Differential diagnosis must include some epidural tumors and spinal epidural hematomas especially in the acute presentation. Heterogeneous hyperintensity to the spinal cord with focal hypointensity on T2-weighted imaging should suggest the diagnosis of acute spinal epidural hematoma [10]. Furthermore, all the cases of acute spinal epidural hematomas which needed emergent surgery in our institute (8 cases, from 2010 to 2016) showed a hypointense mass on T1-weighted imaging while the intensity on T2-weighted images seemed variable. On the other hand, as for angiolipoma with bleeding, MRI seems to show an inhomogenous isointense mass on T1-weighted images. T1-weighted images could provide useful information for differential diagnosis of acute spinal cord compression. If MRI and a rapid clinical course suggest a substantial vascular tumor, angiography and embolization should be performed before surgery to facilitate surgical excision [12]. The clinical outcomes of Type IB are slightly worse than Type IA because of the spinal cord compression by the remaining lipomatosis, although malformations and recurrence are exceptional in spinal angiolipomas [6]. Total resection of the angiolipoma, including this upper lipomatosis, could be achieved in the present case (Figure 2) and the prognosis after surgery was good without the adjuvant radiation therapy.

The angiolipomas of the spine are rare causes of spinal cord compression that generally induce slow progressive cord compression, but sudden onset or rapid worsening of neurological deterioration is observed in hemorrhagic spinal angiolipoma.

https://doi.org/10.1155/2018/5231931

Consent

Written informed consent was signed by the patient for participating in this study and for the publication of this case report and any accompanying images.

Conflicts of Interest

The authors declare that there is no conflict of interest regarding the publication of this article.

References

[1] D. R. Fourney, K. A. Tong, R. J. B. Macaulay, and R. W. Griebel, "Spinal angiolipoma," Canadian Journal of Neurological Sciences, vol. 28, no. 1, pp. 82-88, 2001.

[2] D. Reyes and F. J. Candocia, "Thoracolumbar spinal angiolipoma demonstrating high signal on STIR imaging: a case report and review of the literature," The Spine Journal, vol. 13, no. 11, pp. e1-e5, 2013.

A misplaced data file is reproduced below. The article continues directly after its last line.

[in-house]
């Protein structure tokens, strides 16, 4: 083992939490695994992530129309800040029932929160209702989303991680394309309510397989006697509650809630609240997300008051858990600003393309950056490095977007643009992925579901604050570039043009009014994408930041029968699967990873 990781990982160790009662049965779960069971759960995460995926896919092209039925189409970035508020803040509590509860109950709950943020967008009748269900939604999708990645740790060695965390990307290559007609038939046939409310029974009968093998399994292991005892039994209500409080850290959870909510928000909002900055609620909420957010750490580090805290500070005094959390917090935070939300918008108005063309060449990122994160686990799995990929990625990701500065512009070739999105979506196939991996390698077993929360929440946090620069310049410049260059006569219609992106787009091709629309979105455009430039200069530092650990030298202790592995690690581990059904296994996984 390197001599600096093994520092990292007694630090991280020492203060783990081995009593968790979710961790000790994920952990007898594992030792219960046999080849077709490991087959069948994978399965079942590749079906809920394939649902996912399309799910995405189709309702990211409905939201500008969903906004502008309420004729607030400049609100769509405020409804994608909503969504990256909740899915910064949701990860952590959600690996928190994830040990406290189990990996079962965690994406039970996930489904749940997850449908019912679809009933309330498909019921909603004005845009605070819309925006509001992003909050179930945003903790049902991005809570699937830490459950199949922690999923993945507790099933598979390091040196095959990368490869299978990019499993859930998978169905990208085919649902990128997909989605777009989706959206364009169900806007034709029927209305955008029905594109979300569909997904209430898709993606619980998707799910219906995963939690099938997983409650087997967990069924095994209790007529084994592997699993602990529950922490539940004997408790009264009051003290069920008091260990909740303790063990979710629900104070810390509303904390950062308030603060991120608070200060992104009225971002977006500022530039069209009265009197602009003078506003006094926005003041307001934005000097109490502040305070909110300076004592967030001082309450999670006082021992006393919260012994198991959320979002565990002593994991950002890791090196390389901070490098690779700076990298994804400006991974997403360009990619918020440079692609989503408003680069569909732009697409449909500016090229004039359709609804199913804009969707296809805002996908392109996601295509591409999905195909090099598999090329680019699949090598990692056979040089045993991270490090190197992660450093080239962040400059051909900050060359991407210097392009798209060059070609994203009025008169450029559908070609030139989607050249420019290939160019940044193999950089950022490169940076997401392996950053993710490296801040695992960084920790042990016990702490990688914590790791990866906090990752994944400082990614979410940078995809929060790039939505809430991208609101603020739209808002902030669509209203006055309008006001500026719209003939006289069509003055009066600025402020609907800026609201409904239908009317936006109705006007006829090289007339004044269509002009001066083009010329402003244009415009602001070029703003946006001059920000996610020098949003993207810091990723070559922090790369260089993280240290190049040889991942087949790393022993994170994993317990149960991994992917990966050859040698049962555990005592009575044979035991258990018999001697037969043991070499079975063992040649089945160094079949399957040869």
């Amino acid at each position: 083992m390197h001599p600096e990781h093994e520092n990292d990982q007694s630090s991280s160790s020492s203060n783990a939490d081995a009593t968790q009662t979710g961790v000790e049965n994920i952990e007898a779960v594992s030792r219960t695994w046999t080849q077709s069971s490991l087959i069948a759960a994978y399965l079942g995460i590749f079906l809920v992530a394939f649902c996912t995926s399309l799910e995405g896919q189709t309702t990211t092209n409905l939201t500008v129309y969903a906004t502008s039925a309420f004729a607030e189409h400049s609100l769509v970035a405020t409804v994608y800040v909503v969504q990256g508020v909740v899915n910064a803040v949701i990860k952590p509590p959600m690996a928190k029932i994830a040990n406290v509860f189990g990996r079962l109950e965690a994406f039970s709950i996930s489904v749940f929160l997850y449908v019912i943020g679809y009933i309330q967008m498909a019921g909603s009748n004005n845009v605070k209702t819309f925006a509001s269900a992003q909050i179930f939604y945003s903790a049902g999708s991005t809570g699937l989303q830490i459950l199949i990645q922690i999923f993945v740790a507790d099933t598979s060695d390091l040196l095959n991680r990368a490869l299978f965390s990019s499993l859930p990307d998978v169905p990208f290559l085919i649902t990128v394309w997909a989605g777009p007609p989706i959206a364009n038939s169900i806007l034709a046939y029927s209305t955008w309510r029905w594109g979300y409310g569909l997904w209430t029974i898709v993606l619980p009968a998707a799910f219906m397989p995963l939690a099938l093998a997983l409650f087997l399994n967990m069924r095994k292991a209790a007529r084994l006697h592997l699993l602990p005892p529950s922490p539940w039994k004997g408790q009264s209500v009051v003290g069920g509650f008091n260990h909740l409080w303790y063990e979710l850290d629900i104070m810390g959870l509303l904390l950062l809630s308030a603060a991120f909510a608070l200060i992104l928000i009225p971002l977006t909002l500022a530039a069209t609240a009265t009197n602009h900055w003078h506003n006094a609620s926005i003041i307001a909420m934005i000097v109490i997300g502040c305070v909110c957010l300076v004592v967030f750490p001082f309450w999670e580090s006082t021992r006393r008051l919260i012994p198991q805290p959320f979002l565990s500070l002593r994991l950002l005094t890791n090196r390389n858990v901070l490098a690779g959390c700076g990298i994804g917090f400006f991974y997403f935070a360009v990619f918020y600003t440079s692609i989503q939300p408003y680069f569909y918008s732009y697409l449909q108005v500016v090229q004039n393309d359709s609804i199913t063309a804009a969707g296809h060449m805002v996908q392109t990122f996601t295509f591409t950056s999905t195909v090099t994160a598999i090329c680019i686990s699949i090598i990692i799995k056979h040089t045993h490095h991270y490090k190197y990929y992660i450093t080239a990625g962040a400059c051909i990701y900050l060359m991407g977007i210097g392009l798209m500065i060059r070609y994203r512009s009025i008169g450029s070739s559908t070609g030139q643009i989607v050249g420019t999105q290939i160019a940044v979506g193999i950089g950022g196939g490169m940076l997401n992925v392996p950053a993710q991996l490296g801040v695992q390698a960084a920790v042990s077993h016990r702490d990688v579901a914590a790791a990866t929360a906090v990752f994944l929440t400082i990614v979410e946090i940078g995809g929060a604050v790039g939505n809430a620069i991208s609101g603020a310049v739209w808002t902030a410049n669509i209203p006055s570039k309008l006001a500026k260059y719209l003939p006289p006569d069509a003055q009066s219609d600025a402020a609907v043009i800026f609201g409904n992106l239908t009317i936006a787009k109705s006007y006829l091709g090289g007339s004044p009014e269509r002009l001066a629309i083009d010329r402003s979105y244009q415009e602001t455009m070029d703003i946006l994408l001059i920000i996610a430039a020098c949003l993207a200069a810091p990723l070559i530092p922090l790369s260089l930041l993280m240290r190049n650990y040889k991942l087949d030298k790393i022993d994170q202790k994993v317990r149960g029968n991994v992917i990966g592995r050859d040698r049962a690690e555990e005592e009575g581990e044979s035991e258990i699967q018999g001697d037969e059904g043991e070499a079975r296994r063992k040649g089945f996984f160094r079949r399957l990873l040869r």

[3] G. Ehni and J. G. Love, "Intraspinal lipomas: report of cases; review of literature, and clinical and pathological study," Archives of Neurology & Psychiatry, vol. 53, no. 1, pp. 1-28, 1945.

[4] M. Gelabert-Gonzalez and A. Garcia-Allut, "Spinal extradural angiolipoma: report of two cases and review of the literature," European Spine Journal, vol. 18, no. 3, pp. 324-335, 2009.

[5] E. K. Labram, K. el-Shunnar, D. A. Hilton, and N. J. Robertson, "Revisited: spinal angiolipoma--three additional cases," British Journal of Neurosurgery, vol. 13, no. 1, pp. 25-29, 1999.

[6] Y. Si, Z. Wang, Y. Pan, G. Lin, and T. Yu, "Spinal angiolipoma: etiology, imaging findings, classification, treatment, and prognosis," European Spine Journal, vol. 23, no. 2, pp. 417-425, 2014.

[7] A. Akhaddar, A. Albouzidi, B. Elmostarchid, M. Gazzaz, and M. Boucetta, "Sudden onset of paraplegia caused by hemorrhagic spinal epidural angiolipoma. A case report," European Spine Journal, vol. 17, no. S2, pp. 296-298, 2008.

[8] S. Tsutsumi, Y. Nonaka, Y. Abe, Y. Yasumoto, and M. Ito, "Spinal angiolipoma in a pregnant woman presenting with acute epidural hemorrhage," Journal of Clinical Neuroscience, vol. 18, no. 6, pp. 849-851, 2011.

[9] M. D. S. da Costa, D. de Araujo Paz, T. P. Rodrigues et al., "Hemorrhagic onset of spinal angiolipoma," Journal of Neurosurgery: Spine, vol. 21, no. 6, pp. 913-915, 2014.

[10] F. J. Onishi, F. A. S. Salem, D. L. de Melo Lins, R. F. B. Dauar, and J. N. Stavale, "Spinal thoracic extradural angiolipoma manifesting as acute onset of paraparesis: case report and review of literature," Surgical Neurology International, vol. 8, no. 1, p. 150, 2017.

[11] J. M. Provenzale and R. E. McLendon, "Spinal angiolipomas: MR features," American Journal of Neuroradiology, vol. 17, no. 4, pp. 713-719, 1996.

[12] M. B. Fukui, A. S. Swarnkar, and R. L. Williams, "Acute spontaneous spinal epidural hematomas," American Journal of Neuroradiology, vol. 20, no. 7, pp. 1365-1372, 1999.

Kiyotaka Horiuchi, (1) Tsuyoshi Yamada [ID], (1,2) Kenichiro Sakai, (1) Atsushi Okawa, (2) and Yoshiyasu Arai (1)

(1) Department of Orthopaedic Surgery, Saiseikai Kawaguchi General Hospital, Saitama 332-8558, Japan

(2) Department of Orthopaedic Surgery, Graduate School, Tokyo Medical and Dental University, 1-5-45 Yushima, Bunkyo-ku, Tokyo 113-8510, Japan

Correspondence should be addressed to Tsuyoshi Yamada; yamada.orth@tmd.ac.jp

Received 31 March 2018; Accepted 24 June 2018; Published 2 July 2018

Academic Editor: Steven Vanni

Caption: Figure 1: Preoperative thoracic MRI. A heterogeneous epidural posterior mass compressing the thoracic cord between Th5 and Th8 was revealed at admission. Sagittal view of the heterogeneous isointense mass of the T1-weighted image (a), heterogeneous hyperintense mass of the T2-weighted image (b), and enhanced mass of the fat-suppression image by short-T1 inversion recovery (STIR) (c). Axial view of the epidural mass of the T1-weighted image (d), T2-weighted image (e), and STIR image (f). This tumor had lipomatosis in its upper segment (arrowhead).

Caption: Figure 2: Postoperative thoracic MRI (seven days after surgery). Postoperative MRI showed the complete resection of the tumors. Sagittal view of the T1-weighted image (a) and T2-weighted image (b).

Caption: Figure 3: Histopathological analysis of the resected tumors. The spinal angiolipoma consists of both mature fatty tissue and abnormal proliferating vascular elements with thin or expanded walls, which usually contain fibrin thrombi (hematoxylin and eosin stained; magnification: (a) x40 and (b) x100).
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Title Annotation:Case Report
Author:Horiuchi, Kiyotaka; Yamada, Tsuyoshi; Sakai, Kenichiro; Okawa, Atsushi; Arai, Yoshiyasu
Publication:Case Reports in Orthopedics
Date:Jan 1, 2018
Words:1784